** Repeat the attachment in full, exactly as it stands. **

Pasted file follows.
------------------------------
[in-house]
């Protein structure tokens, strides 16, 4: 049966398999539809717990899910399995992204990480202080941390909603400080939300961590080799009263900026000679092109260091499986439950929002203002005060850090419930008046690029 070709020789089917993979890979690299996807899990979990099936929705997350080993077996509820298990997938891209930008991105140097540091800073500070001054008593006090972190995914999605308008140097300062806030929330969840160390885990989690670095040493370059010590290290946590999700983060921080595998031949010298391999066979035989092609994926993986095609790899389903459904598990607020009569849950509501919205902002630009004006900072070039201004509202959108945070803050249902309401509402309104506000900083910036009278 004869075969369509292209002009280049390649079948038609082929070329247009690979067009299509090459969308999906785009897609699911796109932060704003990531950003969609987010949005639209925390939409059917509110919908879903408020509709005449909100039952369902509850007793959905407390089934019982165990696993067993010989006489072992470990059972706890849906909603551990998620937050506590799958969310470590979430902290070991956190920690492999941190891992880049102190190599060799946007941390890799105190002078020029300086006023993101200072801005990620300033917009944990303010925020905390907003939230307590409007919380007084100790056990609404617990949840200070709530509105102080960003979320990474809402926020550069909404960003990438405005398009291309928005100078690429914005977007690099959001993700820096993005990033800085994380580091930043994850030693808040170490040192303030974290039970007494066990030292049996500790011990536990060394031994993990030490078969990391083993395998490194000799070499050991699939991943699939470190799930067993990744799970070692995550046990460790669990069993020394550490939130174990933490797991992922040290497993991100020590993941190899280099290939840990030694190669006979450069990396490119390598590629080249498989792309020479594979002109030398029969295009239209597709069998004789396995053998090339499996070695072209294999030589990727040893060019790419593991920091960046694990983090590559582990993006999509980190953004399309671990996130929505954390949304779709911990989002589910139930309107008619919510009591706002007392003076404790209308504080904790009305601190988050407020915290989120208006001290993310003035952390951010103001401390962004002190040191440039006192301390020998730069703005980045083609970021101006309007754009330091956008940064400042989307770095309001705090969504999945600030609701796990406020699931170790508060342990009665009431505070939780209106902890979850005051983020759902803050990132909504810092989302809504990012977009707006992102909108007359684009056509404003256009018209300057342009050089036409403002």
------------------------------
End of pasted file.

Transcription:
[in-house]
């Protein structure tokens, strides 16, 4: 049966398999539809717990899910399995992204990480202080941390909603400080939300961590080799009263900026000679092109260091499986439950929002203002005060850090419930008046690029 070709020789089917993979890979690299996807899990979990099936929705997350080993077996509820298990997938891209930008991105140097540091800073500070001054008593006090972190995914999605308008140097300062806030929330969840160390885990989690670095040493370059010590290290946590999700983060921080595998031949010298391999066979035989092609994926993986095609790899389903459904598990607020009569849950509501919205902002630009004006900072070039201004509202959108945070803050249902309401509402309104506000900083910036009278 004869075969369509292209002009280049390649079948038609082929070329247009690979067009299509090459969308999906785009897609699911796109932060704003990531950003969609987010949005639209925390939409059917509110919908879903408020509709005449909100039952369902509850007793959905407390089934019982165990696993067993010989006489072992470990059972706890849906909603551990998620937050506590799958969310470590979430902290070991956190920690492999941190891992880049102190190599060799946007941390890799105190002078020029300086006023993101200072801005990620300033917009944990303010925020905390907003939230307590409007919380007084100790056990609404617990949840200070709530509105102080960003979320990474809402926020550069909404960003990438405005398009291309928005100078690429914005977007690099959001993700820096993005990033800085994380580091930043994850030693808040170490040192303030974290039970007494066990030292049996500790011990536990060394031994993990030490078969990391083993395998490194000799070499050991699939991943699939470190799930067993990744799970070692995550046990460790669990069993020394550490939130174990933490797991992922040290497993991100020590993941190899280099290939840990030694190669006979450069990396490119390598590629080249498989792309020479594979002109030398029969295009239209597709069998004789396995053998090339499996070695072209294999030589990727040893060019790419593991920091960046694990983090590559582990993006999509980190953004399309671990996130929505954390949304779709911990989002589910139930309107008619919510009591706002007392003076404790209308504080904790009305601190988050407020915290989120208006001290993310003035952390951010103001401390962004002190040191440039006192301390020998730069703005980045083609970021101006309007754009330091956008940064400042989307770095309001705090969504999945600030609701796990406020699931170790508060342990009665009431505070939780209106902890979850005051983020759902803050990132909504810092989302809504990012977009707006992102909108007359684009056509404003256009018209300057342009050089036409403002």